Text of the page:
Litigation + Business Ownership
A Competent Valuation Expert
The challenge of a business valuation expert is to provide, what can often be complex and detailed, information in a cogent manner within a brief period of time. The characteristics of closely-held corporations, including the lack of a ready market for the stock, make the task of valuation a particular challenge to the lawyer”.
When an appraisal is needed
Most statutes are general; therefore, judicial precedent may be a determinative factor in what methods to value are used and are governed by the individual state. Most businesses possess Goodwill, which is beyond the value of other tangible assets owned. This is why a business appraisal expert should be retained to value an intangible that is often difficult to measure. Black’s Law Dictionary (5th Ed.) defines intangible assets as: “Such values as .”
In California, which has some of the highest number of lawsuits and divorces in the country, the Golden v. Golden (CA 1969) case established the rule that, even if the enterprise is a sole practitioner practice, the value of goodwill should be considered. This is because the property is argued to go automatically to the licensed spouse and that (s)he is not actually selling or liquidating, but continuing business. The non-operating spouse of this community property is seen as effectually withdrawing and may be entitled to fair compensation for the interest owned. This implies that goodwill must be transferable to have value. Since the spouse is simply transferring the one-half community interest, it may have greater value as the other interest holder has an already established relationship with customers. This may be referred to as “compulsion value” or the unique circumstances surrounding the valuation and distribution of business interests in a dissolution.
It is vital to contact an expert before opposing counsel retains one that is in high demand; therefore, having an expert business appraiser file on hand is highly recommended. Be sure no conflict of interest exists. Also, inquire about the percentage the expert has represented the owner versus the non-operating spouse.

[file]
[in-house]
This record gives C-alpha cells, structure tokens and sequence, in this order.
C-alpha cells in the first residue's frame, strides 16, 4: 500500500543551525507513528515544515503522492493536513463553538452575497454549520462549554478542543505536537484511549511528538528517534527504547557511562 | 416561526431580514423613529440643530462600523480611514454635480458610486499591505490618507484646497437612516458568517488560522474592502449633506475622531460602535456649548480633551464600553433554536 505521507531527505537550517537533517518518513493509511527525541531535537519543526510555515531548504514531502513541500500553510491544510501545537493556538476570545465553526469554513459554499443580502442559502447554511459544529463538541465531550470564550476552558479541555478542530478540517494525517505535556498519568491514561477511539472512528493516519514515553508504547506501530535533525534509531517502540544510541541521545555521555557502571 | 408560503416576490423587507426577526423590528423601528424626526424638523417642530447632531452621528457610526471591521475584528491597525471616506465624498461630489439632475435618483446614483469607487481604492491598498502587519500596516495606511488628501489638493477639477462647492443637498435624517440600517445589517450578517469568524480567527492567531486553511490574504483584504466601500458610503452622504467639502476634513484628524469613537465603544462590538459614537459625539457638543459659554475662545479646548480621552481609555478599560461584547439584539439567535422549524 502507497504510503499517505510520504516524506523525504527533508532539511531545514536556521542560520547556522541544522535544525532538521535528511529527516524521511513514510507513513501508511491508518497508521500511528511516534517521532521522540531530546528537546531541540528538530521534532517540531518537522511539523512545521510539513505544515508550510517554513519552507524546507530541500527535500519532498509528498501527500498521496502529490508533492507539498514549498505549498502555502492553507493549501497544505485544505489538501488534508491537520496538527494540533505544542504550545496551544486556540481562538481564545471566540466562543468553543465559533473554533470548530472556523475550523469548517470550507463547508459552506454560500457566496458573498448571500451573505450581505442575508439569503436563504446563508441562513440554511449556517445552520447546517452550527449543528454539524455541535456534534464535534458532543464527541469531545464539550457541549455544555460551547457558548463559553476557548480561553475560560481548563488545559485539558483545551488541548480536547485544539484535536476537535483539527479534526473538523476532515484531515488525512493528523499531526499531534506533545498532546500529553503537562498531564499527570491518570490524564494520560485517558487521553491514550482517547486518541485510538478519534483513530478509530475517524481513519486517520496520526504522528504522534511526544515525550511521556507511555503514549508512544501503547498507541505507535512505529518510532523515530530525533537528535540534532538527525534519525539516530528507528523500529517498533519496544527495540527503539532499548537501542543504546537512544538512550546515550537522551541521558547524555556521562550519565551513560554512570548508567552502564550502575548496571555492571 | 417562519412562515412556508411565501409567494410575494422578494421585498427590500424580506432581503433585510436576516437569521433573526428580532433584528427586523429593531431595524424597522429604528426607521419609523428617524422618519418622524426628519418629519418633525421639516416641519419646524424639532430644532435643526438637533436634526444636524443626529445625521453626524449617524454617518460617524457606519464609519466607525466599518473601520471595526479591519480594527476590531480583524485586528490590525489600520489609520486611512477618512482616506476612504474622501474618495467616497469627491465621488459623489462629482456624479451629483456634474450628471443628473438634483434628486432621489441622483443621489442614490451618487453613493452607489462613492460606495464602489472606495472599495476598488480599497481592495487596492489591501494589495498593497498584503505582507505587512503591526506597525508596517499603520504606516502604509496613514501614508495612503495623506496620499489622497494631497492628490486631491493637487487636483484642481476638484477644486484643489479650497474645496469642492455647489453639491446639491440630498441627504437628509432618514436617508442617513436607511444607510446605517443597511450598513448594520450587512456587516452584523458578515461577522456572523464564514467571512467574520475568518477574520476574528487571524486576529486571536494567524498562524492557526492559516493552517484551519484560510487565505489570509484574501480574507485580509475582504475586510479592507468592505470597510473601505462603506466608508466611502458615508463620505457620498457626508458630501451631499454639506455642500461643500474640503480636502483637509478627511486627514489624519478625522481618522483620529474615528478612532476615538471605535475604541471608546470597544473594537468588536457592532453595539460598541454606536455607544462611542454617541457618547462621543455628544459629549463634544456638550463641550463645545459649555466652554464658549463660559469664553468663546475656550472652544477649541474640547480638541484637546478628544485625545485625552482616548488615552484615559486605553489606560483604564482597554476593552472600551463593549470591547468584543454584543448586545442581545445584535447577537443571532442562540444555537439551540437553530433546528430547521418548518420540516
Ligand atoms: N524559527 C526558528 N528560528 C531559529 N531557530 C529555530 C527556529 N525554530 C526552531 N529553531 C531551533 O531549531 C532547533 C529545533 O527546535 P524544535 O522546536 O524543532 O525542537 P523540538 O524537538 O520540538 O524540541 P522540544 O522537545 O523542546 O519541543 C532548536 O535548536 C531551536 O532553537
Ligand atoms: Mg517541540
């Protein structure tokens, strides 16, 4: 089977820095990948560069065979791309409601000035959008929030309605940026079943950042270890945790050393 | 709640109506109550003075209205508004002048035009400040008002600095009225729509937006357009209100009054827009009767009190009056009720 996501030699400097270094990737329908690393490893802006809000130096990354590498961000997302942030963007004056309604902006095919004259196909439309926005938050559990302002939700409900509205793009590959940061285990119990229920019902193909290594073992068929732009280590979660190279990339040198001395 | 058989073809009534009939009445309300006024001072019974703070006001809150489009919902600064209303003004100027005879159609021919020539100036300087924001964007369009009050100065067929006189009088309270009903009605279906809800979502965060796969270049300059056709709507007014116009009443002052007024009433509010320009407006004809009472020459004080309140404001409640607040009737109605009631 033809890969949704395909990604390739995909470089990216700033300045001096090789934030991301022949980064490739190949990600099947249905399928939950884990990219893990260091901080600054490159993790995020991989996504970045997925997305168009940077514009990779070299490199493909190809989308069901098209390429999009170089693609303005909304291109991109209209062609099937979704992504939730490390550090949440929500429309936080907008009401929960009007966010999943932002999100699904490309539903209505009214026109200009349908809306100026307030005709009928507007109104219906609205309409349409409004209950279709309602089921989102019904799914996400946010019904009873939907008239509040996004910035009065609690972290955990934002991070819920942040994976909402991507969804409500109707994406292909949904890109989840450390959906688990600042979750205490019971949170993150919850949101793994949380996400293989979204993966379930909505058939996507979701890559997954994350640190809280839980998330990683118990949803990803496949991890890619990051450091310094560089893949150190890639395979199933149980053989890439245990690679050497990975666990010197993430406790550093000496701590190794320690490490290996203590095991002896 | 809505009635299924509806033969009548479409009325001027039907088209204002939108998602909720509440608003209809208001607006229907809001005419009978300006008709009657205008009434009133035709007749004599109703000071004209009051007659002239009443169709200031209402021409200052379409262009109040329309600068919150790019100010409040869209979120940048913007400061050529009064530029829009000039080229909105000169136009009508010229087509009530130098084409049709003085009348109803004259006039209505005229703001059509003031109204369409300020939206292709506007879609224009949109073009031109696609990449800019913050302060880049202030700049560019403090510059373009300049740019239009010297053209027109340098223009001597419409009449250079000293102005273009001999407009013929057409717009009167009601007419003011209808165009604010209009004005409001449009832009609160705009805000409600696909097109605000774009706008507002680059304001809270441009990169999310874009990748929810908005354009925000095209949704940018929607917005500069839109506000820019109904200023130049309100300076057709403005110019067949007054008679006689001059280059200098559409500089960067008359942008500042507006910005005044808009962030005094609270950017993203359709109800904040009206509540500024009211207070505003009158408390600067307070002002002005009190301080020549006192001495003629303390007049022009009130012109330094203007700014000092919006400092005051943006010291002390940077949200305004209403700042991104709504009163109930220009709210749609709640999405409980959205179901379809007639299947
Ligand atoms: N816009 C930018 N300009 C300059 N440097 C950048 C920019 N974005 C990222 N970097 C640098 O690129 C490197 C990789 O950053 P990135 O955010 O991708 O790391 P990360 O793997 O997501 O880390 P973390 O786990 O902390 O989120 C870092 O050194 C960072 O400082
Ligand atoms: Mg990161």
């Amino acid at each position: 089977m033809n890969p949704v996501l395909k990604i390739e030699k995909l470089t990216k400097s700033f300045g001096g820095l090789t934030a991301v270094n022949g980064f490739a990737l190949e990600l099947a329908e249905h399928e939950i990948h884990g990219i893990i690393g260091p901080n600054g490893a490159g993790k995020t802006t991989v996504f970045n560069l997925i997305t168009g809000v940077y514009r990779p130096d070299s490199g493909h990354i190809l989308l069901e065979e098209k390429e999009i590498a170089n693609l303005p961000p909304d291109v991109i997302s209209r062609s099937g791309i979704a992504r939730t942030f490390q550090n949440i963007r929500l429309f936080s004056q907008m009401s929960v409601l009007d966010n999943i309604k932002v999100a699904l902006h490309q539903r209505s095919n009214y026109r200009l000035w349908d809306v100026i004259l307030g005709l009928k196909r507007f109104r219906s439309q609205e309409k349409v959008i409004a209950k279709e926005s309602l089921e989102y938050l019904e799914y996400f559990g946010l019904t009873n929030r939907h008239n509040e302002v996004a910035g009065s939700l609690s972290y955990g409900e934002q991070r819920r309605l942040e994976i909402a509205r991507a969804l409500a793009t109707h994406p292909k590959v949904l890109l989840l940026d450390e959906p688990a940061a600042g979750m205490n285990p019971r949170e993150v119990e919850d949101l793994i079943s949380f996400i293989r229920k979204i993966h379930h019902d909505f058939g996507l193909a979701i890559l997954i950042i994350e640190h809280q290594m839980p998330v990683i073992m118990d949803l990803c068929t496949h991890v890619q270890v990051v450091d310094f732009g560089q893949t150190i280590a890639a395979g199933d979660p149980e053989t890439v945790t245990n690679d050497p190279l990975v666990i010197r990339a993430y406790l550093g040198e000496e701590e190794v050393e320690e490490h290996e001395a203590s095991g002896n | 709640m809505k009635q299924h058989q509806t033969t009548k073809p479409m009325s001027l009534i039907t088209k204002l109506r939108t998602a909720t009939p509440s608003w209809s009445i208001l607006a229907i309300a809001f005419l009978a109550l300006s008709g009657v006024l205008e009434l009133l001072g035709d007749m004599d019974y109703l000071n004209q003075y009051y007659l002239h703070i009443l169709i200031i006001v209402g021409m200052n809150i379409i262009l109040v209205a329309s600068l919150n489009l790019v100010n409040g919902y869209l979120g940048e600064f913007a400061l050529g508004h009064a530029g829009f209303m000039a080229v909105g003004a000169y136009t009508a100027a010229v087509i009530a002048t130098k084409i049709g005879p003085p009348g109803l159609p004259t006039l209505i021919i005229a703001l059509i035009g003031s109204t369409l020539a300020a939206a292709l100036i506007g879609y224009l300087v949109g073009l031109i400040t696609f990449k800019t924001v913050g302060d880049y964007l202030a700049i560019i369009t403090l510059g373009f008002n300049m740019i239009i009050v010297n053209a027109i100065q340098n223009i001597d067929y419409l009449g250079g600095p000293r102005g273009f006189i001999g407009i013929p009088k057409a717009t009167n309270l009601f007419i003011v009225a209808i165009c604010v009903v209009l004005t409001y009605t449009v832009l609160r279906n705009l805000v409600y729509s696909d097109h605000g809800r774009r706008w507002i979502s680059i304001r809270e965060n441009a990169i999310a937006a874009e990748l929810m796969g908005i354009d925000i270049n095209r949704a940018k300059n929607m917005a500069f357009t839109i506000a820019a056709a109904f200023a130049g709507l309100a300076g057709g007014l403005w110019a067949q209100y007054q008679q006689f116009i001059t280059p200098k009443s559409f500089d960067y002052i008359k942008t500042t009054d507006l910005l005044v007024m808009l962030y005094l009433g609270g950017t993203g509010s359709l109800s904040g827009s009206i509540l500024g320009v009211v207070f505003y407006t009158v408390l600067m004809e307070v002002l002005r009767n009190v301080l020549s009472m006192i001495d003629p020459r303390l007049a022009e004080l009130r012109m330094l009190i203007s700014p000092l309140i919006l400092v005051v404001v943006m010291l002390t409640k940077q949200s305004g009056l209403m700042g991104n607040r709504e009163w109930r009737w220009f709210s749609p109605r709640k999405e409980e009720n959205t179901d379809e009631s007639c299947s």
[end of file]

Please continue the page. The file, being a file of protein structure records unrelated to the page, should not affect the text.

A cursory evaluation can be performed in typically five hours in many circumstances, with the fee applied to a more thorough engagement, if determined to be worthwhile. This usually involves providing the expert with copies of relevant documents, such as a sufficient number of years of financial statements and tax returns; lease, employment and partnership agreements; brief business history; articles of incorporation; interest to be valued and other operational materials.
Should opposing counsel have already received an appraisal report, a professional review can assure your clients an objective opinion was provided and offer alternatives, if the conclusion is suspect. Such reviews will examine whether the business appraiser appears to have the qualifications and expertise to render an opinion. The review will also determine if the report adheres to the Uniform Standards of Professional Appraisal Practice (USPAP) standards 9 and 10 and IRS Revenue Ruling 59-60; whether the assumptions and conclusions are technically correct as well as supported and documented; whether the appropriate standard of value is applied; and if, readily available data was omitted; particularly in the Market and Income approaches, to name a few areas that can be probed for efficacy.
A common area of neglect is an absence of supporting comparative information, which produces a report that is circular in logic. A report that makes a statement similar to “I have examined the Subject against itself and it is my opinion that the factors I have determined, such as risk and earnings, produces the following value”. A statement like this is based on nothing more than opinion, if details to each of the factors considered are not well represented by independent, empirical support, such as a market and economic analysis. Otherwise, how can one know that performance, of the enterprise in question, was influenced by internal or external factors? In other words, what is typical? This tends to be the valuation’s Achilles’ heel, regardless how thick or embossed the paper is in the appraisal report.
Request the entire working file of opposing counsel’s expert and determine whether the opinion is a preliminary or final report. This is in order to see what resources and processes were used to derive the conclusions presented and to limit the “wiggle room” during deposition and trial. Many legal practitioners ask that a written report is not prepared until after a value conclusion is reached and conveyed.
Under the amended (1993) Federal Rules of Court Procedure 26(a), experts must provide written reports prior to giving trial testimony allowing more time for effective cross-examination.
Selecting an “Expert” Business Appraiser
An appraiser with strong litigation support background can provide good interrogatories to produce documents and questions to raise during deposition. This can make opposing counsel’s expert “more honest” if the deposing counsel’s expert is present during testimony and provide follow up questions to responses that are unclear or seem suspect. This can make the use of client’s time considerably more productive.